Nassau County ended 2018 with a $27.5 million deficit, plummeting over 77 percent from the $122.4 million end-of-year deficit in 2017, the county’s annual financial report shows.
The report by Nassau County Comptroller Jack Schnirman showed that the county is moving in the right direction “but there is a long way to go,” he said.
The unassigned fund balance, also known as the county’s rainy-day fund, also saw a large increase of almost 70 percent in 2018 to negative $22 million, according to the report. In 2017, the fund had a negative balance of $68.8 million.
The comptroller identified factors that drove the improvement as a 3.7 percent growth in sales tax revenues contributing an additional $43.1 million to the county, a decrease of $60 million in personnel spending from 2017, the payment of $38.6 million worth of backlog tax certiorari expenses, a $10.4 million increase in revenue from public safety fees and a $9.5 million increase in revenues from payments in lieu of taxes.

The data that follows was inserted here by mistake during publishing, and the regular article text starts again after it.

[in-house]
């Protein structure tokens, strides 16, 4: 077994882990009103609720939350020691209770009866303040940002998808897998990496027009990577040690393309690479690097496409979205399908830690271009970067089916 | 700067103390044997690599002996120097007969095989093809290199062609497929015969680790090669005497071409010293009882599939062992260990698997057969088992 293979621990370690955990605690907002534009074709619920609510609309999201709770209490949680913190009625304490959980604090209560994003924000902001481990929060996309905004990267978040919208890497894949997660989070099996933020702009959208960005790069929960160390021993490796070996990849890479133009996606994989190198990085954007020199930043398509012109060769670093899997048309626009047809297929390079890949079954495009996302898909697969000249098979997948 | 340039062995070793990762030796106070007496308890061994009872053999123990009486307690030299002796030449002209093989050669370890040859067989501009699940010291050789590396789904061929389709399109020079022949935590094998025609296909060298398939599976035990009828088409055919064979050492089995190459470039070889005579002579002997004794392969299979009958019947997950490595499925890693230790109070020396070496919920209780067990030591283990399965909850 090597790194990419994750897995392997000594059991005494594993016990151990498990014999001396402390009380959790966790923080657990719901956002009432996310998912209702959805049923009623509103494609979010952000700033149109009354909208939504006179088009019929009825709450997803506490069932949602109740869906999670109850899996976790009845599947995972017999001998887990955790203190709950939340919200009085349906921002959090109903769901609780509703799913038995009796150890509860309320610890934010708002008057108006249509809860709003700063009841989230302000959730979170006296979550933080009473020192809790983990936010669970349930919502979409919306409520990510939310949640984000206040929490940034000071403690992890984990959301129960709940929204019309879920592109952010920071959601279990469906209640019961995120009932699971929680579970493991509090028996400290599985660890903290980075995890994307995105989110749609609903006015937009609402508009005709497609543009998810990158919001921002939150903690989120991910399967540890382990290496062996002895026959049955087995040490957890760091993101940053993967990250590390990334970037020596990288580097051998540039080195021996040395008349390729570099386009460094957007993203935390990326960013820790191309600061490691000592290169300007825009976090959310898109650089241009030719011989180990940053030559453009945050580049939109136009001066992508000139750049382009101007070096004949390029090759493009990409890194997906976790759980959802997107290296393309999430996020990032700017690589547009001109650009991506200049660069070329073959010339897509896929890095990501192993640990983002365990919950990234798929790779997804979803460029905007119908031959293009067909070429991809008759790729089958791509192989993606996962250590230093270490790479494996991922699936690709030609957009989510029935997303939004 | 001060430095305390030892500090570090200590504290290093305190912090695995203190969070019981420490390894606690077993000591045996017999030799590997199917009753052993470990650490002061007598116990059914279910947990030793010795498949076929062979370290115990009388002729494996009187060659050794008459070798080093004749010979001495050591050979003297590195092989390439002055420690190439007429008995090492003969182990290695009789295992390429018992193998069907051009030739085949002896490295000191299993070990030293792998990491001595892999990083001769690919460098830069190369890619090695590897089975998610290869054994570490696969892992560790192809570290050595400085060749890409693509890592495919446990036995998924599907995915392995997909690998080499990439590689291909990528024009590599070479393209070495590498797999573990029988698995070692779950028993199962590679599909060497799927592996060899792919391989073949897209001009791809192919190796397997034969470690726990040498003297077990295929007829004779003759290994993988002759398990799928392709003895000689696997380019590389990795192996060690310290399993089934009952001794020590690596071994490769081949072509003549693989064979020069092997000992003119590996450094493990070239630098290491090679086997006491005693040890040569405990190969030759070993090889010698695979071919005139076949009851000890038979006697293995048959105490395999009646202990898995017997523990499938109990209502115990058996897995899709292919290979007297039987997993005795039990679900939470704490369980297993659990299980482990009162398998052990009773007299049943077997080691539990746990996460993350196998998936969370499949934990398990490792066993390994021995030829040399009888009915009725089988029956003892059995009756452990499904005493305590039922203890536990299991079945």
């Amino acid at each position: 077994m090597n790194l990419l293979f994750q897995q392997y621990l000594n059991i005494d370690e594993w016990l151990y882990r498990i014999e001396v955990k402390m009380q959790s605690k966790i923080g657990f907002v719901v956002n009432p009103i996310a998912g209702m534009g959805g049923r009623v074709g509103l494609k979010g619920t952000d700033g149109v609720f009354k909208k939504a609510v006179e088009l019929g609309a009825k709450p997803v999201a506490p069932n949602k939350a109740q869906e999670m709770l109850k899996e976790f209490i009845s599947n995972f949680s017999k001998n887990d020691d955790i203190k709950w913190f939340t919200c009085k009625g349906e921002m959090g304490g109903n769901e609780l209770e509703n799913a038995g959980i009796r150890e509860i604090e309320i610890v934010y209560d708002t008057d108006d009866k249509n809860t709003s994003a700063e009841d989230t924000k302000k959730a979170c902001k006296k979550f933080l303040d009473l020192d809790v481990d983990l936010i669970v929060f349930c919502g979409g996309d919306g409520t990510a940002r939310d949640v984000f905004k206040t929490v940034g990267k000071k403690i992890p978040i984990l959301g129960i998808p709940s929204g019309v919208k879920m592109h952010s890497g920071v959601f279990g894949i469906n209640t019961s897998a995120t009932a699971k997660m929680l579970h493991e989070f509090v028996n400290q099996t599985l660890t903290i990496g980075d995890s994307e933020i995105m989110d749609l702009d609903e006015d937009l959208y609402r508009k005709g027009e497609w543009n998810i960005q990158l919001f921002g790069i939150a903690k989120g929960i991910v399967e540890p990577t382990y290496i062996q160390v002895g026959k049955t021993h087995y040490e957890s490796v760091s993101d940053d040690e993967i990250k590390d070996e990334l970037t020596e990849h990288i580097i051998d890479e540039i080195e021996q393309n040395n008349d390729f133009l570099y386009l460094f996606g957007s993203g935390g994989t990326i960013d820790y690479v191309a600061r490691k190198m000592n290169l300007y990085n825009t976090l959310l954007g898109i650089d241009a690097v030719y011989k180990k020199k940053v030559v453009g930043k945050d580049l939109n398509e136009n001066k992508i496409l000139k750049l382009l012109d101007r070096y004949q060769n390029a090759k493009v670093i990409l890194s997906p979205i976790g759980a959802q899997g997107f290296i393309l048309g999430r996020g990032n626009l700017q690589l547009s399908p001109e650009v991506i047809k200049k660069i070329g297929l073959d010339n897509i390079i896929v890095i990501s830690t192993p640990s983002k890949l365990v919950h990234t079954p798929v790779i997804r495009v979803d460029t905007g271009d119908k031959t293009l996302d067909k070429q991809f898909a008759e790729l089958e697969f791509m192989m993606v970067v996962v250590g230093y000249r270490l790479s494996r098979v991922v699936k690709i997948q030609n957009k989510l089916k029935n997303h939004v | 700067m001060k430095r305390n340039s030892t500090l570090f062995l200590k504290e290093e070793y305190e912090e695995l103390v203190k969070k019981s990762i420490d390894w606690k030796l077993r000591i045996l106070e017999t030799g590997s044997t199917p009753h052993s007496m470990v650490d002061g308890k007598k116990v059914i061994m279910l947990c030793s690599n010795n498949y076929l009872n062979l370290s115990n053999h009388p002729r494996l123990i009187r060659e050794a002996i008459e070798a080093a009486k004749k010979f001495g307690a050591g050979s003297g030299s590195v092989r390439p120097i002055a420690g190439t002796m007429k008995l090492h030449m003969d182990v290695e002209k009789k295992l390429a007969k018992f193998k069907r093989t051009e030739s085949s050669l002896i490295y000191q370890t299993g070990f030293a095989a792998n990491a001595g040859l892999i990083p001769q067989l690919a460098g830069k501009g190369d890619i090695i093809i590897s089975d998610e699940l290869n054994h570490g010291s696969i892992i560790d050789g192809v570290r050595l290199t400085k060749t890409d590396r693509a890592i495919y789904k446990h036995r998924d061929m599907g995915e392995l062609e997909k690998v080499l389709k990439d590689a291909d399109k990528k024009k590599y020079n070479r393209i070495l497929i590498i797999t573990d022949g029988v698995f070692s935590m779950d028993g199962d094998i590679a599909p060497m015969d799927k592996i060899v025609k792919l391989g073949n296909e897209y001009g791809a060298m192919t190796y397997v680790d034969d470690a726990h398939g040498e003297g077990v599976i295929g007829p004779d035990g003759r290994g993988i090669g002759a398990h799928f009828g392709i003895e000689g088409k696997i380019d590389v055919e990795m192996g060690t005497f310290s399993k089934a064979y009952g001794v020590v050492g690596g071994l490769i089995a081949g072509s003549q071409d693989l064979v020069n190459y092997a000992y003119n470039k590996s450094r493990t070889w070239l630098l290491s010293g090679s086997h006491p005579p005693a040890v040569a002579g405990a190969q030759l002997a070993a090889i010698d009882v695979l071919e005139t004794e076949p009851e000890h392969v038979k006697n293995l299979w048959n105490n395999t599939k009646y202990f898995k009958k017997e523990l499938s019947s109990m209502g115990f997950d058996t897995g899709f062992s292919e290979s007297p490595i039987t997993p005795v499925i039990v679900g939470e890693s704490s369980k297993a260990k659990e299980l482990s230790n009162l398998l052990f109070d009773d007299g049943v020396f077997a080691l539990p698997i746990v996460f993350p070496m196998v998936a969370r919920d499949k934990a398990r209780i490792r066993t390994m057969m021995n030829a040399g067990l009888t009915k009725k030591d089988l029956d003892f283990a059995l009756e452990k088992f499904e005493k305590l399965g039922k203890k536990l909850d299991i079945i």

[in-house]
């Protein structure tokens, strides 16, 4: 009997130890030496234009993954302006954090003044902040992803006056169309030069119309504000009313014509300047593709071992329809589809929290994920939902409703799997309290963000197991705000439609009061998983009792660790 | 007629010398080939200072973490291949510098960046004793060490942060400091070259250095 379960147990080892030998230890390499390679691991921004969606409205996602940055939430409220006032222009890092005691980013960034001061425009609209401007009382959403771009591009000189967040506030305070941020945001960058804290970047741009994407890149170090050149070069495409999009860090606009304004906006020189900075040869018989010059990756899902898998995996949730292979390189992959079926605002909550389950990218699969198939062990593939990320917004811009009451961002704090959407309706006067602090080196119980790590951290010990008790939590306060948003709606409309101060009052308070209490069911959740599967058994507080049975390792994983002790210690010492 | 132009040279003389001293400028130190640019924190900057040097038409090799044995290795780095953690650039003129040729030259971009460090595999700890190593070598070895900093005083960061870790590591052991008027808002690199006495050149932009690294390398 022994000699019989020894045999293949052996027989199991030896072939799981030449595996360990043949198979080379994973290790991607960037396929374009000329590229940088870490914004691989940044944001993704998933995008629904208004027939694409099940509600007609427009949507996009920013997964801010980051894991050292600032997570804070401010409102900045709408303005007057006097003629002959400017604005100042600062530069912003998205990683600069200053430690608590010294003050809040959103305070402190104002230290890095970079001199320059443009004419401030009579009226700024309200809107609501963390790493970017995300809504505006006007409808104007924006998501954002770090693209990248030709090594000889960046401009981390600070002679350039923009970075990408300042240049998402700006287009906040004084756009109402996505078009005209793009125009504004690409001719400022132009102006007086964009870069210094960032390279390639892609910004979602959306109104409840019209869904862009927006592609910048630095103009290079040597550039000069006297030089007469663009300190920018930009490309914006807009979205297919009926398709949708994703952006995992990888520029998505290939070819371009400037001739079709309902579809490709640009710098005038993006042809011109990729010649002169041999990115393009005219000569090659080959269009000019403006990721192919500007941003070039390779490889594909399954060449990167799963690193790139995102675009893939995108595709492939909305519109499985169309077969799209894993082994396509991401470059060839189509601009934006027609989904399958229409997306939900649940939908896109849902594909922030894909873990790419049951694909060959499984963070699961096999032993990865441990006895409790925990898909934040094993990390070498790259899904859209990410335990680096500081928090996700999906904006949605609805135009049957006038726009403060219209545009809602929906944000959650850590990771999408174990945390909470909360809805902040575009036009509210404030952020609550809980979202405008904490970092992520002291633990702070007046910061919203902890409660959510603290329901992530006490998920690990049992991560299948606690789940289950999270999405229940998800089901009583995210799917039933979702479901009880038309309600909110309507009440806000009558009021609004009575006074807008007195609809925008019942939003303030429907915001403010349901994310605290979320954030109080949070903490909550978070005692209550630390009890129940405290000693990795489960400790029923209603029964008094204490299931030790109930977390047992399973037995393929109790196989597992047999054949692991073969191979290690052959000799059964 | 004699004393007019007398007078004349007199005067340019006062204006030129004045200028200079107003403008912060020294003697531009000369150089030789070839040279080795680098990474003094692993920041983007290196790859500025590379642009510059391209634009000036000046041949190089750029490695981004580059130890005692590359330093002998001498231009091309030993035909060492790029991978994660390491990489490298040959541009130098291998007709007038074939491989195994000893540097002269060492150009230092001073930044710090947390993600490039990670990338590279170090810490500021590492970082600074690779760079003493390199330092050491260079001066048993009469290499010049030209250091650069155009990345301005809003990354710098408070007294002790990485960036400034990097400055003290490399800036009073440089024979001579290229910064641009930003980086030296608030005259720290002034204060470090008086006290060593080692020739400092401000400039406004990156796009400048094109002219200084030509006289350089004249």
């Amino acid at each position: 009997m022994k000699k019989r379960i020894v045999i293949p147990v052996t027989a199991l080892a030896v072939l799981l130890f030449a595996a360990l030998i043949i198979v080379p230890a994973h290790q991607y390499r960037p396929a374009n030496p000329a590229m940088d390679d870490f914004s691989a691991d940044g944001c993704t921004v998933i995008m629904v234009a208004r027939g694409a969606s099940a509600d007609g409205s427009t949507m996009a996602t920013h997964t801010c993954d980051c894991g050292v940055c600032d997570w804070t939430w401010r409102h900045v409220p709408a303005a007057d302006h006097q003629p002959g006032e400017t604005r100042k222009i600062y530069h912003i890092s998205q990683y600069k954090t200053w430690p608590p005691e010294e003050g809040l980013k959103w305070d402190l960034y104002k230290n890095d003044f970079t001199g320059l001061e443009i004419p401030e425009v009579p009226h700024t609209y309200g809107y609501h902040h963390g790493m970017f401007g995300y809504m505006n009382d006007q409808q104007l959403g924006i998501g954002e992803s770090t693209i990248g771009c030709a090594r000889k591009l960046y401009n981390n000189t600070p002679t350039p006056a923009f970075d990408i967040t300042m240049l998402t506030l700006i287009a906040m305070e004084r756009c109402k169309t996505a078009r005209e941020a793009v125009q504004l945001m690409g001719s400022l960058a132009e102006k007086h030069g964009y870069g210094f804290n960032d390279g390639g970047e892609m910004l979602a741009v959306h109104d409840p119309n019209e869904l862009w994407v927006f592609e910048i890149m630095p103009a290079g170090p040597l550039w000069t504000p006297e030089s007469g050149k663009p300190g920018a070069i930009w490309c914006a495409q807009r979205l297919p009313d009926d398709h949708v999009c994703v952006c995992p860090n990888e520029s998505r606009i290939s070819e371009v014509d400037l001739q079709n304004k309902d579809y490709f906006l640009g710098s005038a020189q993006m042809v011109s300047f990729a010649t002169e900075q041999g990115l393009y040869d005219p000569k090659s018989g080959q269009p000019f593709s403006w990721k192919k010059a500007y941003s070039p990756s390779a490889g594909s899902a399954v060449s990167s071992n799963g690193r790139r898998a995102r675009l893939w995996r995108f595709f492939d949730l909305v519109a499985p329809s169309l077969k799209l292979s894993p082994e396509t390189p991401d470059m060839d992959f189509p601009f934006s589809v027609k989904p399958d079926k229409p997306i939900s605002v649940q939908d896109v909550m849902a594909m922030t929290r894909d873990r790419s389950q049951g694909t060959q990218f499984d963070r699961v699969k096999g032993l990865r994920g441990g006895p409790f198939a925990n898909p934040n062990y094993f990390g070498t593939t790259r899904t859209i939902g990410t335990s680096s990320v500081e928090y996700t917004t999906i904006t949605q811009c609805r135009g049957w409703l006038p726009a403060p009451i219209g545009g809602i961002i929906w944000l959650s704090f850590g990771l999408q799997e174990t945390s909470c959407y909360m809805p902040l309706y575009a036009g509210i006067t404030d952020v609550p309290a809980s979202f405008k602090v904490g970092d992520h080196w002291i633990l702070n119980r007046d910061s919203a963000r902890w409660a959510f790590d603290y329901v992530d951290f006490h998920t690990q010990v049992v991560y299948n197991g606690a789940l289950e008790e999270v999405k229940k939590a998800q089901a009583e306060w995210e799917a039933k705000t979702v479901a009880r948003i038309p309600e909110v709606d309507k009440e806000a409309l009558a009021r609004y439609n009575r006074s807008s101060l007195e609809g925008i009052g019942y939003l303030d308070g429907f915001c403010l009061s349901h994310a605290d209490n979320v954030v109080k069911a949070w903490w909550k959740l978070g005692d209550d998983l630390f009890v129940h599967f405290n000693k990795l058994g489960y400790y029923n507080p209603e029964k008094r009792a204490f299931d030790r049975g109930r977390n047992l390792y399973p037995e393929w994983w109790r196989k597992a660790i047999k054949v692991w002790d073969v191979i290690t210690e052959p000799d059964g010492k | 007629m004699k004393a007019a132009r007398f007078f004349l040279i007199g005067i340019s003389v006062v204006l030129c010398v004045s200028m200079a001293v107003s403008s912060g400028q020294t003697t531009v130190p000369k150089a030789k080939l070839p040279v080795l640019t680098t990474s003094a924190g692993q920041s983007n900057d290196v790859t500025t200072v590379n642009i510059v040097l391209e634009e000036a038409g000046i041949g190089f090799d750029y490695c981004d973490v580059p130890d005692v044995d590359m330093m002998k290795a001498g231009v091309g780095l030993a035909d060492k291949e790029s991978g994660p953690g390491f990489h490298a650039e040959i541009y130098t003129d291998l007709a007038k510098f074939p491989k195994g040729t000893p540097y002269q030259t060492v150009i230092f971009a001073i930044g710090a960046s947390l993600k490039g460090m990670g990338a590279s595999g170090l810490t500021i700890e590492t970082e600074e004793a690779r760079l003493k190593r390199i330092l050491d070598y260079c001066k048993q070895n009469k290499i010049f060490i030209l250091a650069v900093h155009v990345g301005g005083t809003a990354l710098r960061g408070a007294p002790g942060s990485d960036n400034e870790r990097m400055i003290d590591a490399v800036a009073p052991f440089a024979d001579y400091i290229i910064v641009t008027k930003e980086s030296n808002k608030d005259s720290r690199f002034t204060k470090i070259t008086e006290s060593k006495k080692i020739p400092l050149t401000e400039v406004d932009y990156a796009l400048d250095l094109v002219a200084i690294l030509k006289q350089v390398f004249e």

Schnirman said his office will continue monitoring the county’s financial situation to ensure the progress is sustainable.
The county saw a rise in its liabilities in 2018. Its total tax certiorari liabilities rose by $34.3 million to $604.6 million while litigation liabilities increased to $414.8 million.
The tax certiorari liability is the result of the county having to refund more money in property tax payments than in 2017.
Because of the county’s financial problems, its spending is overseen by a state agency, the Nassau Interim Finance Authority.
External auditors didn’t find any new deficiencies in the county during its audit this year, but raised concerns over the county’s outdated financial system and decentralized operations, according to the report.
In conjunction with releasing the comprehensive financial report, Schnirman’s office launched the Open Finance website, which provides taxpayers with a user-friendly view of the newly released report.